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A Binaural Model of Monotic Level Discrimination
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  1. A Binaural Model of Monotic Level Discrimination Daniel E. Shub and H. Steven Colburn Boston University, Hearing Research Center Harvard-MIT, Health Science and Technology

  2. Introduction • Monaural level discrimination can be degraded by the addition of a second ear [Rowland and Tobias JSHR 1967, Bernstein JASA 2005, and Shub and Colburn ARO 2004] • Traditional models cannot predict this degradation • Understanding this degradation might be important for bilateral hearing aids and cochlear implants

  3. Outline • Psychophysical experiment • One-interval left-ear level discrimination task with a roving contralateral distractor • Extremely limited amount of published data on degradation from the other ear • Previous studies used multi-interval adaptive paradigms which increases model complexity • Predict results with a detection theoretic model based on binaural information

  4. Psychophysical Experiment Distractor tone Roving level: 50-80 dB Roving phase: ± 90° Target tone Level: 50 or 58 dB Fixed phase: 0° • Task is to detect a level increment of a monaural target in the presence of a simultaneous but contra-aural distractor • Both target and distractor are 600 Hz tones with 300 ms duration • 1-interval, 2-alternative-forced-choice with feedback paradigm • Without distractor: traditional monotic level discrimination task

  5. Stimulus Perception • Dominant perception: Single image with a salient loudness and position • Target level affects loudness and position • Distractor level affects loudness and position • Distractor phase affects position • Additional “fragile” images • Time image, image shape/width

  6. Psychophysical Results Distractor Lags Leads Pf Pd • Overall Performance: • With distractor: 73% correct • No distractor: 97% correct (not shown) • Responded “Incremented” more with intense and lagging distractors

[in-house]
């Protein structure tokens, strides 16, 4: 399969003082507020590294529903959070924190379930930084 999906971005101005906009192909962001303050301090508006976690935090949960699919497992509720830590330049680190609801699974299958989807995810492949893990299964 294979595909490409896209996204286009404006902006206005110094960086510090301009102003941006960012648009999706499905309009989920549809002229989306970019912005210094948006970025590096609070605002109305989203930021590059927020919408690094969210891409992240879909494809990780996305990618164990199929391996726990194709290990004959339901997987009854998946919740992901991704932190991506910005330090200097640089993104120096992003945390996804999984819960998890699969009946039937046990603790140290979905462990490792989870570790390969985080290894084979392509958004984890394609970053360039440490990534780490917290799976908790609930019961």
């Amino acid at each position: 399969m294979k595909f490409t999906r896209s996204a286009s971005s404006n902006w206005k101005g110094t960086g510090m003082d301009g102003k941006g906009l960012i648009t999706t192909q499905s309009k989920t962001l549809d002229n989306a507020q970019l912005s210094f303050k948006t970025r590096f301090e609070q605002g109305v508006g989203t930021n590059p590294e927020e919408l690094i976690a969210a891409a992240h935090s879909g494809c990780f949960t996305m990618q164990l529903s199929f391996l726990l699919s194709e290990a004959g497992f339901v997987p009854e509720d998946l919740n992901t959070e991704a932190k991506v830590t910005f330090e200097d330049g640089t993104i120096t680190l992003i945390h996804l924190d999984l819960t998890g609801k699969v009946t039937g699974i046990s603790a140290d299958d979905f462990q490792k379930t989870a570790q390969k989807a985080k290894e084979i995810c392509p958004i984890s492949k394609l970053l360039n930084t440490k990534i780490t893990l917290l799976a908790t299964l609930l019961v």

7. Detection Theoretic Model • Observe: • Analysis is currently limited to zero-mean Gaussian noise which is independent across the dimensions • Variances of the internal noise and value of trading ratio k are fit to previous level discrimination and lateralization experiments

  8. Ideal Observer • Ideal (maximum likelihood) observer: • Achieves 99% correct discrimination performance • Decision rule is defined by a complex surface • Divides 3-D space into regions of “Incremented” and “Un-Incremented” • Small  and large  fall into the “Un-Incremented” region • For some Q and T, there are no values of  which fall into the “Incremented” region • ,  and  carry too much information •  and  do not carry sufficient information • Consider non-ideal observer of ,  and 

  9. Non-Ideal Observer • Non-ideal observer modifies the ideal rule: • Responds “Incremented” for large , independent of  and  • Assumes subjects always respond “Incremented” whenever a “loud” stimulus is heard • Decision rule (criterion) is jittered (zero-mean Gaussian noise) to further decrease discrimination performance • Assumes subjects have difficulties implementing the multidimensional decision space; imposes cost for complex decisions • Non-ideal observer has four free parameters • Variances of the criterion jitter (sL, sQ, sT) • The  for which the response is always “Incremented” (threshold)

  10. Minimum RMS Error Predications RMS error of 11% 60% of the variance was accounted for

  11. Maximum Variance Accounted For RMS error was 17% 73% of the variance was accounted for

  12. Comparison Psychophysical Data RMS error: 11% 60% of variance accounted for Minimum RMS error predictions Captures mean, but not shape RMS error: 17% 73% of variance accounted for Maximum variance accounted for predictions Captures shape, but not mean

  13. Monotic Level Discrimination • Under monotic conditions our model is a monaural energy detector • Level discrimination models are often more complex than simple energy detectors • Our model could be modified such that under monotic conditions it reduces to these “better” models of level discrimination • Modified models have not been evaluated • Current model is run on a 54-processor supercomputer

  14. Conclusions • Monaural level discrimination can be degraded by the “other” ear • Ideal observer of two dimensions is degraded • 2D model does not predict the data accurately • Ideal observer of “loudness”, “position” and “time-image” is NOT degraded by the “other” ear • Non-ideal observer of the three dimensions predicts a large proportion of the variance of the data

  15. Acknowledgments NIH NIDCD DC00100 and DC004663 Binaural Gang at Boston University Nat Durlach

  16. Why Three Dimensions? • Observe: • The ideal observer of two dimensions has an RMS error of 37%

  17. 2-D Model Predictions RMS error was 37% and variance was added Visually a completely wrong fit